Unknown said...

Tehachapi Tom: I did make that point in the article, but I realize it got a little windy. So here goes the short version: In 1934, both the Democratic Congress and the Democratic President foresaw the danger of public employees being unionized. So they left the issue to the legislatures of the states, and on the federal level left it open completely. Nearly half the states remained or became right-to-work, many because of the same justified fear of public employee unions. It wasn't until JFK issued an executive order that federal employees were allowed to unionize. The Supreme Court recognized the right of collective bargaining in the private sector during FDR's term, but pointedly did not find that right for public employees.

Long answer short: For public employees, collective bargaining is a privilege, not a right, the legislatures can give, and the legislatures can take away. And Republican President (fill in the blank) in 2013 can issue an executive order terminating collective bargaining upon the expiration of their contracts, or in a national emergency, whichever comes first.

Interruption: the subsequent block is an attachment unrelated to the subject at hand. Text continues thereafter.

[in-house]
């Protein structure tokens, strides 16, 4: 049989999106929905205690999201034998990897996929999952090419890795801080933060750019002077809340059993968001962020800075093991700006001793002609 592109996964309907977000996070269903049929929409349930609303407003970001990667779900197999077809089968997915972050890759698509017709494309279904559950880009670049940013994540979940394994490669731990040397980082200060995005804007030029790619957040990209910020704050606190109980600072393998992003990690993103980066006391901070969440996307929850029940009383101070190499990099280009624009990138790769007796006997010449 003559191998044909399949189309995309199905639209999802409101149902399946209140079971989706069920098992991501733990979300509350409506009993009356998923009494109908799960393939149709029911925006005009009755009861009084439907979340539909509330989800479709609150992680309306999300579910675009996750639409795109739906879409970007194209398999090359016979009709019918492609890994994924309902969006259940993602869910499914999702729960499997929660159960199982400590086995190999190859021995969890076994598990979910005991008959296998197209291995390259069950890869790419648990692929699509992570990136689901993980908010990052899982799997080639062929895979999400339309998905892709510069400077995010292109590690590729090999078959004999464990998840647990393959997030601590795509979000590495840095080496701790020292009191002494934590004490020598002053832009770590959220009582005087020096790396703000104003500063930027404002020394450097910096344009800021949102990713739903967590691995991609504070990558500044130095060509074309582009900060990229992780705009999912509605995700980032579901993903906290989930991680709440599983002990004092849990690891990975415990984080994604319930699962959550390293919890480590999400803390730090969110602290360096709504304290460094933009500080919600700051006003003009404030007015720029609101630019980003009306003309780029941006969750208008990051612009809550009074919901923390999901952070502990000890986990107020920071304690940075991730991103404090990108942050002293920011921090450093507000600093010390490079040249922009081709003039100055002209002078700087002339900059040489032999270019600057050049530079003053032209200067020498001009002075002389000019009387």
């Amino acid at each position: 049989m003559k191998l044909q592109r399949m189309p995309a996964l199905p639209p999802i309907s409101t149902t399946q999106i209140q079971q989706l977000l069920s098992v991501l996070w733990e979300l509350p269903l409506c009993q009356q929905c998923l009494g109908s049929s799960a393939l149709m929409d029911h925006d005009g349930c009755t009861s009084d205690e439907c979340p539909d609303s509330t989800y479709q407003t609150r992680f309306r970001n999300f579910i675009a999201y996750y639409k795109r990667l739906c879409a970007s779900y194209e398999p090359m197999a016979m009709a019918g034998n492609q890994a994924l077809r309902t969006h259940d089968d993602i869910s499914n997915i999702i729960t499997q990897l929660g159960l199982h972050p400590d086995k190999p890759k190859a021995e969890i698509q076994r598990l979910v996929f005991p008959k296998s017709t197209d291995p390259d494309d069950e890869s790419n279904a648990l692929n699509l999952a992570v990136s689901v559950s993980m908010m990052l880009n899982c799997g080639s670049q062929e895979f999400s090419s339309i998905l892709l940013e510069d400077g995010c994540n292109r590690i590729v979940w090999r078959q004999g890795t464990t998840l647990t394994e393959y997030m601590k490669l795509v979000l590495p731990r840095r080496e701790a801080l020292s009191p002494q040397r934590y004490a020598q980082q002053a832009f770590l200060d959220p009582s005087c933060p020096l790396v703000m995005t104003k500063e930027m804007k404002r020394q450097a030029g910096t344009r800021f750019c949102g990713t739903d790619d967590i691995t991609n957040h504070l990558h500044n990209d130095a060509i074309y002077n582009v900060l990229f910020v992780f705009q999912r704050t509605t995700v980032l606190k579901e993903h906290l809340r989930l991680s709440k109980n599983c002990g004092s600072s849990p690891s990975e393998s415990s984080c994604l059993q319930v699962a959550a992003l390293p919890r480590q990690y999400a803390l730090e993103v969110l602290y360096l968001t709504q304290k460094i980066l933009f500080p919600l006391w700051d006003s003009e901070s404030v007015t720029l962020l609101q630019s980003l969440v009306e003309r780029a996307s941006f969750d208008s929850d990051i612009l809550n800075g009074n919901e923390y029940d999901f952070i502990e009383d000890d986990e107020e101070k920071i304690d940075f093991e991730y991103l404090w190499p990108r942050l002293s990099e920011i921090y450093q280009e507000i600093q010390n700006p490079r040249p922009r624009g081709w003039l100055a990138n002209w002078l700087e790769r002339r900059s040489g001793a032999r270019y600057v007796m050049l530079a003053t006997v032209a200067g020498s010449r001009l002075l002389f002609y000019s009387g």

StanH said...

This in my opinion is all good. We have the unions, and all other assorted leftist (academia, MSM, politicians) exposing themselves for who they are, and free America is taking notes. I believe that for once in my life we finally have a chance to vanquish radical leftist in America.

Unknown said...

Stan: I just now caught your comment. As of Friday morning, it looks like the governor and the legislature are standing firm. No concessions, although they let the Democrats introduce their amendments, so it went to the wee hours of the morning. Now all they need is one stinking Democrat to show up in the state senate, and they've done it. Did you see the pictures of all the opponents in the gallery wearing red t-shirts? How appropriate!